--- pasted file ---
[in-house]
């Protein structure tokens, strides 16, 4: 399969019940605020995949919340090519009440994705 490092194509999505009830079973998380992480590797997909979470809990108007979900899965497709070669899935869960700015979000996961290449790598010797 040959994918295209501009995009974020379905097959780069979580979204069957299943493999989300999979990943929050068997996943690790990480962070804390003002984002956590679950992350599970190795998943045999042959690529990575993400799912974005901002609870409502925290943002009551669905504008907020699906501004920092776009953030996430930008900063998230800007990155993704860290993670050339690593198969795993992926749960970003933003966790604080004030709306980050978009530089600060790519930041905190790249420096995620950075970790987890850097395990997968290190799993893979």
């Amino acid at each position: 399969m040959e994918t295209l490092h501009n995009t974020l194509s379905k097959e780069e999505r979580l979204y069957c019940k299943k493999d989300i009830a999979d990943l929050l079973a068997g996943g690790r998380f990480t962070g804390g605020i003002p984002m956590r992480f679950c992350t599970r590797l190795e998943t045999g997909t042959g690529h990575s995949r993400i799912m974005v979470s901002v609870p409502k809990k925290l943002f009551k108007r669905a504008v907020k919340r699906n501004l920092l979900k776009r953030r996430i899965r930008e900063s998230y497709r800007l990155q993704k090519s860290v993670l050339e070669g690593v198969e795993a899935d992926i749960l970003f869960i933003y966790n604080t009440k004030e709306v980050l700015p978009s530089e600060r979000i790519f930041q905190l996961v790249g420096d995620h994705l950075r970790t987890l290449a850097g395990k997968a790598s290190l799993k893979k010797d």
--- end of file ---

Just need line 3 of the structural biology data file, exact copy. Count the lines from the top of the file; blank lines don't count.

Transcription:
């Amino acid at each position: 399969m040959e994918t295209l490092h501009n995009t974020l194509s379905k097959e780069e999505r979580l979204y069957c019940k299943k493999d989300i009830a999979d990943l929050l079973a068997g996943g690790r998380f990480t962070g804390g605020i003002p984002m956590r992480f679950c992350t599970r590797l190795e998943t045999g997909t042959g690529h990575s995949r993400i799912m974005v979470s901002v609870p409502k809990k925290l943002f009551k108007r669905a504008v907020k919340r699906n501004l920092l979900k776009r953030r996430i899965r930008e900063s998230y497709r800007l990155q993704k090519s860290v993670l050339e070669g690593v198969e795993a899935d992926i749960l970003f869960i933003y966790n604080t009440k004030e709306v980050l700015p978009s530089e600060r979000i790519f930041q905190l996961v790249g420096d995620h994705l950075r970790t987890l290449a850097g395990k997968a790598s290190l799993k893979k010797d």